Anytime a new presidential administration and Congress take office, we see a flurry of new policy initiatives. That’s normal. But what we’re seeing this year is distinctly not normal:

Nearly every one of the proposals coming from the Trump administration and Congress will disproportionately harm communities of color. It’s like we have a target painted on our backs.

Some of these are obvious: For example, whether or not some sort of border wall gets built, a crackdown on undocumented immigrants will mean more fear, stress and hardship for anyone who looks “foreign” – not just Latinos, but Asian Americans, people of Middle Eastern background and others. Mixed-status families, in which some have legal immigration papers and some do not, could see parents and children ripped apart.

But this goes far beyond immigration. Ajit Pai, the new chair of the Federal Communications Commission, has made it a priority to unwind “net neutrality” rules that guarantee open access to the internet. If that happens, things won’t change much for wealthy individuals and big corporations, who will still be able to pay for topflight internet service, but those who can’t afford to pay will be relegated to online slow lanes. When my organization’s telecommunications experts looked at the issue a few years ago, they concluded, “Without net neutrality, the result would likely be a sort of internet apartheid, with the least affluent individuals and companies relegated to the slowest lanes with the least access. This hardship will be felt most profoundly in communities of color and by low-income Americans.”

That’s as true today as it ever was.

Meanwhile, both the Trump administration and congressional leaders seem intent on dismantling the Consumer Financial Protection Bureau, a key element of post-crash financial reforms. CFPB is the only agency whose sole purpose is to keep customers of financial institutions like banks, credit card companies and payday lenders from being ripped off, and it’s already gotten nearly $12 billion in relief for consumers.

While CFPB helps all consumers, don’t forget that the worst, most predatory subprime lenders specifically targeted low-income communities of color, leading to staggering, disproportionate loss of wealth in these communities. If CFPB goes away or gets crippled, these communities will again be on the chopping block.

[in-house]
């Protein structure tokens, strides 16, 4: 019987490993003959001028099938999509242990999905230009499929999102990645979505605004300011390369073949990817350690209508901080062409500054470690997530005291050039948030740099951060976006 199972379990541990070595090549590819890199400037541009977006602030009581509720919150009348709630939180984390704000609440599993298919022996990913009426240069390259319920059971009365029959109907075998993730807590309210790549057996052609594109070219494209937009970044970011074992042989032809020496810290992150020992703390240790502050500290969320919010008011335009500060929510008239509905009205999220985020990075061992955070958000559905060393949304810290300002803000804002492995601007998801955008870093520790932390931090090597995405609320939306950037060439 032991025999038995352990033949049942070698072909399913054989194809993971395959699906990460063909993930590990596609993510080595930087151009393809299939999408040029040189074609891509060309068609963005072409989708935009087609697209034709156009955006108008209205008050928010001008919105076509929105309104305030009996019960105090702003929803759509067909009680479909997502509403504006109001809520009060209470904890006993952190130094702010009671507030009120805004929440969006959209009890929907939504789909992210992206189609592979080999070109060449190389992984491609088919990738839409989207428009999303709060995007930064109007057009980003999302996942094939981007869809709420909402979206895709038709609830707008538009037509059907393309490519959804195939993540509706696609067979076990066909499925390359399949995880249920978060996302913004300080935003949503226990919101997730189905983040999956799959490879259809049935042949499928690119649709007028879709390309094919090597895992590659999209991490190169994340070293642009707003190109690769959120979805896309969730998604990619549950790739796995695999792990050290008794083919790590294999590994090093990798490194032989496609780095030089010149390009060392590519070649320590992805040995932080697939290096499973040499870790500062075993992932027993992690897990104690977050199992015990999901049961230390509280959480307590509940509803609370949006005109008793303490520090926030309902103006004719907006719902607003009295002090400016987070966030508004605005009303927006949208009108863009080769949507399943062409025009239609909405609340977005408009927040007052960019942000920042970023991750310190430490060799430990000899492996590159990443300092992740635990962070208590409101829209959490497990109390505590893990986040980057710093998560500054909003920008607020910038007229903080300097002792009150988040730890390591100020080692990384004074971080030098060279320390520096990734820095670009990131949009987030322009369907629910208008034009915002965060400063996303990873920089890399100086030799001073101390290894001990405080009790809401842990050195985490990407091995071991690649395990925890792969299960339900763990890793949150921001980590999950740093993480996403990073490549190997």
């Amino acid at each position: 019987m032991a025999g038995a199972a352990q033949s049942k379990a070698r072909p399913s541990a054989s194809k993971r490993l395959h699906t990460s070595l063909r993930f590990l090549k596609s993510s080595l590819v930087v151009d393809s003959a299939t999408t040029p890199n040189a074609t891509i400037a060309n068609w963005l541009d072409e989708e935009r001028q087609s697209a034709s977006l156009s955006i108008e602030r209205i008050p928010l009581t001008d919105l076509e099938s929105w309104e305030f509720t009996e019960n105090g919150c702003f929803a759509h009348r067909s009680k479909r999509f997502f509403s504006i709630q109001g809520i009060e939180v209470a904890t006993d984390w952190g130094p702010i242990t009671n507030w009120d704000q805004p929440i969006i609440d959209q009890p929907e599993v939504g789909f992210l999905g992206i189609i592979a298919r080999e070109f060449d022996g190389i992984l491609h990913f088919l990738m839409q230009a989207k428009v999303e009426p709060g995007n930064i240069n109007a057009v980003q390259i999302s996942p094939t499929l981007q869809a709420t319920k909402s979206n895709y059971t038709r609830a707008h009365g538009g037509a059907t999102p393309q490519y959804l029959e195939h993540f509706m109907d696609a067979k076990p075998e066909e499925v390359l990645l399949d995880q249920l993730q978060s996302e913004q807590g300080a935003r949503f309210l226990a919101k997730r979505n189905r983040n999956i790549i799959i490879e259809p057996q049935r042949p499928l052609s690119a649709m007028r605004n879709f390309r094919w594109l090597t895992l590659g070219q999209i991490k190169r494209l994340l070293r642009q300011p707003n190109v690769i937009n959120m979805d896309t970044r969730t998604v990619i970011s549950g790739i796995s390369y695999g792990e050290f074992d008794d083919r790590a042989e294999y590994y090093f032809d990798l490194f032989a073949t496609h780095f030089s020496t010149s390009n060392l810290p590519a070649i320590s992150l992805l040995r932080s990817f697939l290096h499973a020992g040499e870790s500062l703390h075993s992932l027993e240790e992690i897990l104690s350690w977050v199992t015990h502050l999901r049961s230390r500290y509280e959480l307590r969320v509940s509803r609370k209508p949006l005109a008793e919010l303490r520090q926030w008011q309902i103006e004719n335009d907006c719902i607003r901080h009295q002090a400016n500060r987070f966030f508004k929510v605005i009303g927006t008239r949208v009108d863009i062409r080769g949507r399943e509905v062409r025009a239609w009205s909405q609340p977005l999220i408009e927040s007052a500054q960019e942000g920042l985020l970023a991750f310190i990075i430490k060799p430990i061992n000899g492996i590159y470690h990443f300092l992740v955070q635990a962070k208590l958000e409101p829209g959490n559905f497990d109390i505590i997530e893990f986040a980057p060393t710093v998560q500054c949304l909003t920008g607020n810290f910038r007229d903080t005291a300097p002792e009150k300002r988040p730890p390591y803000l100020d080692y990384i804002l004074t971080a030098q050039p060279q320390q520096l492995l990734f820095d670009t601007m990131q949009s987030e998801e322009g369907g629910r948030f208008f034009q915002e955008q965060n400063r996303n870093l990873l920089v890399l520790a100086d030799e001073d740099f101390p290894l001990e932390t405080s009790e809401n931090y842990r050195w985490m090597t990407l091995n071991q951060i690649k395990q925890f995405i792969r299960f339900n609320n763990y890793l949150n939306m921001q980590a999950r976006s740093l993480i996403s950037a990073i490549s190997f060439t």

Attacks on environmental regulations and efforts to combat climate change will hurt communities of color first and worst. These communities have been regularly used as dumping grounds for polluting facilities, and consistently suffer the worst health effects from pollution. Here in California, low-income communities of color have seen real gains in jobs and economic security due to our climate efforts. And while my state will keep pushing forward, a national retreat on climate and anti-pollution efforts will send more black and brown kids to emergency rooms due to asthma and other respiratory problems, and leaving them to drink water tainted by lead and other poisons.

Both the new administration and the majority in Congress have pledged to dismantle the Affordable Care Act as quickly as possible. Indeed, even before Congress starts a formal repeal effort, the White House killed ads that had already been paid for encouraging people to sign up for coverage, before partially backtracking under public pressure.

Destroying the ACA will disproportionately harm Latinos and African Americans, who had the highest uninsured rates before Obamacare and have seen the biggest gains since the law took effect. Once again, many will be hurt but our communities will be the biggest losers.

I could go on almost endlessly. Early indications, including the record of Secretary of Education nominee Betsy DeVos, suggest that the administration’s education policies will likely hurt our public schools and may be a disaster for students of color, LGBTQ kids and other young people from underserved or marginalized communities. And while the Obama administration made an admirable effort to curb racial disparities in law enforcement, the new regime has signaled an end to such efforts, branding legitimate and needed protests against excessive police violence as a “dangerous anti-police atmosphere.”

This isn’t, or at least shouldn’t be, a partisan divide. For its first century, the GOP had a long and honorable record on civil rights, from dismantling slavery to providing crucial votes to pass civil rights legislation in the 1960s. And Democrats have been far from perfect over the years.

But in a nation projected to have a nonwhite majority by 2044, this is scary. Van Jones stirred up some controversy when he called the November election “a whitelash,” but it sure feels like Americans of color are under attack in a concerted way that’s unlike anything I’ve seen in my lifetime. But one thing I know for certain: We will resist.